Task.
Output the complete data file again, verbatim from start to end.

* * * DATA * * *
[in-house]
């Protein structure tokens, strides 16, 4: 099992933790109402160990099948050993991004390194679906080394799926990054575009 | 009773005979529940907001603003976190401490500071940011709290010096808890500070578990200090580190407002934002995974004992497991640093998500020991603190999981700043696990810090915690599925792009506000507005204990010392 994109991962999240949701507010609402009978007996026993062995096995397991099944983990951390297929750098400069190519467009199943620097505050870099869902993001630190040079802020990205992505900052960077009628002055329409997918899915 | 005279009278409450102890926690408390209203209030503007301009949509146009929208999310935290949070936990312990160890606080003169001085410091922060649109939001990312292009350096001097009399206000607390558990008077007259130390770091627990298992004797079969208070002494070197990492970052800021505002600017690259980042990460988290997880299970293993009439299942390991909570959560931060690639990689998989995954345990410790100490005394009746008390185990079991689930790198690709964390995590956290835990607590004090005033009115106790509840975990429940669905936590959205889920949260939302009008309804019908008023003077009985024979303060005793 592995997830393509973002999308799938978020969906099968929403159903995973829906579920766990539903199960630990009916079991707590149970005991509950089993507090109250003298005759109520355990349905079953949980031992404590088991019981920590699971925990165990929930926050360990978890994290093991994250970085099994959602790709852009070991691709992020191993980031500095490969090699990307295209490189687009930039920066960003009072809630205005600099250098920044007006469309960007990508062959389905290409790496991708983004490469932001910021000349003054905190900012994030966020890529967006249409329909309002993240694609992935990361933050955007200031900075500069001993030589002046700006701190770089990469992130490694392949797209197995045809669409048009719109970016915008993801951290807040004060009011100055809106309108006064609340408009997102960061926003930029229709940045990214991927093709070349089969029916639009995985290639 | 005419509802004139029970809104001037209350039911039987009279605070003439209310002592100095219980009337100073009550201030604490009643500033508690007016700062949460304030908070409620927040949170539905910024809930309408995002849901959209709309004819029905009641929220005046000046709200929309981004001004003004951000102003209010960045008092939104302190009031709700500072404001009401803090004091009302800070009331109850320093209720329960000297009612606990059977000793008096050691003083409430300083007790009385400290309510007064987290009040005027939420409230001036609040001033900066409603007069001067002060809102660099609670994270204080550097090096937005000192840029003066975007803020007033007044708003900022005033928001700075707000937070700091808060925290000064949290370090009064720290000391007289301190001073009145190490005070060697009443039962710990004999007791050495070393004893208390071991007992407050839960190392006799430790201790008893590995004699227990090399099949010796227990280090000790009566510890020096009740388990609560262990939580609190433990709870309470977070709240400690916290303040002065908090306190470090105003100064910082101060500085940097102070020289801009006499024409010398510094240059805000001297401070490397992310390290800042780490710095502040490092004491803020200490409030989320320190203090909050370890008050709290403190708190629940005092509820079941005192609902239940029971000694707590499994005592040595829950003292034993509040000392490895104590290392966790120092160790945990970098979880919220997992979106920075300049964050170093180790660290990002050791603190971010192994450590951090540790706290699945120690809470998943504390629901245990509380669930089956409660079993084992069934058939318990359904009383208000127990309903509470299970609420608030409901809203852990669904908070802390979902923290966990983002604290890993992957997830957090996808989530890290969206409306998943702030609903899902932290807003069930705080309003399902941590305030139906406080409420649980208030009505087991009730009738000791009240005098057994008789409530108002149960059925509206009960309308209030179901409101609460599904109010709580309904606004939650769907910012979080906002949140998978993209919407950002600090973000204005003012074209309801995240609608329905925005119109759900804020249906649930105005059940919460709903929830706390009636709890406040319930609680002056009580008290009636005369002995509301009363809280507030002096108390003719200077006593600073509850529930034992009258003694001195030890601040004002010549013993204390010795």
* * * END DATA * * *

[in-house]
């Protein structure tokens, strides 16, 4: 099992933790109402160990099948050993991004390194679906080394799926990054575009 | 009773005979529940907001603003976190401490500071940011709290010096808890500070578990200090580190407002934002995974004992497991640093998500020991603190999981700043696990810090915690599925792009506000507005204990010392 994109991962999240949701507010609402009978007996026993062995096995397991099944983990951390297929750098400069190519467009199943620097505050870099869902993001630190040079802020990205992505900052960077009628002055329409997918899915 | 005279009278409450102890926690408390209203209030503007301009949509146009929208999310935290949070936990312990160890606080003169001085410091922060649109939001990312292009350096001097009399206000607390558990008077007259130390770091627990298992004797079969208070002494070197990492970052800021505002600017690259980042990460988290997880299970293993009439299942390991909570959560931060690639990689998989995954345990410790100490005394009746008390185990079991689930790198690709964390995590956290835990607590004090005033009115106790509840975990429940669905936590959205889920949260939302009008309804019908008023003077009985024979303060005793 592995997830393509973002999308799938978020969906099968929403159903995973829906579920766990539903199960630990009916079991707590149970005991509950089993507090109250003298005759109520355990349905079953949980031992404590088991019981920590699971925990165990929930926050360990978890994290093991994250970085099994959602790709852009070991691709992020191993980031500095490969090699990307295209490189687009930039920066960003009072809630205005600099250098920044007006469309960007990508062959389905290409790496991708983004490469932001910021000349003054905190900012994030966020890529967006249409329909309002993240694609992935990361933050955007200031900075500069001993030589002046700006701190770089990469992130490694392949797209197995045809669409048009719109970016915008993801951290807040004060009011100055809106309108006064609340408009997102960061926003930029229709940045990214991927093709070349089969029916639009995985290639 | 005419509802004139029970809104001037209350039911039987009279605070003439209310002592100095219980009337100073009550201030604490009643500033508690007016700062949460304030908070409620927040949170539905910024809930309408995002849901959209709309004819029905009641929220005046000046709200929309981004001004003004951000102003209010960045008092939104302190009031709700500072404001009401803090004091009302800070009331109850320093209720329960000297009612606990059977000793008096050691003083409430300083007790009385400290309510007064987290009040005027939420409230001036609040001033900066409603007069001067002060809102660099609670994270204080550097090096937005000192840029003066975007803020007033007044708003900022005033928001700075707000937070700091808060925290000064949290370090009064720290000391007289301190001073009145190490005070060697009443039962710990004999007791050495070393004893208390071991007992407050839960190392006799430790201790008893590995004699227990090399099949010796227990280090000790009566510890020096009740388990609560262990939580609190433990709870309470977070709240400690916290303040002065908090306190470090105003100064910082101060500085940097102070020289801009006499024409010398510094240059805000001297401070490397992310390290800042780490710095502040490092004491803020200490409030989320320190203090909050370890008050709290403190708190629940005092509820079941005192609902239940029971000694707590499994005592040595829950003292034993509040000392490895104590290392966790120092160790945990970098979880919220997992979106920075300049964050170093180790660290990002050791603190971010192994450590951090540790706290699945120690809470998943504390629901245990509380669930089956409660079993084992069934058939318990359904009383208000127990309903509470299970609420608030409901809203852990669904908070802390979902923290966990983002604290890993992957997830957090996808989530890290969206409306998943702030609903899902932290807003069930705080309003399902941590305030139906406080409420649980208030009505087991009730009738000791009240005098057994008789409530108002149960059925509206009960309308209030179901409101609460599904109010709580309904606004939650769907910012979080906002949140998978993209919407950002600090973000204005003012074209309801995240609608329905925005119109759900804020249906649930105005059940919460709903929830706390009636709890406040319930609680002056009580008290009636005369002995509301009363809280507030002096108390003719200077006593600073509850529930034992009258003694001195030890601040004002010549013993204390010795």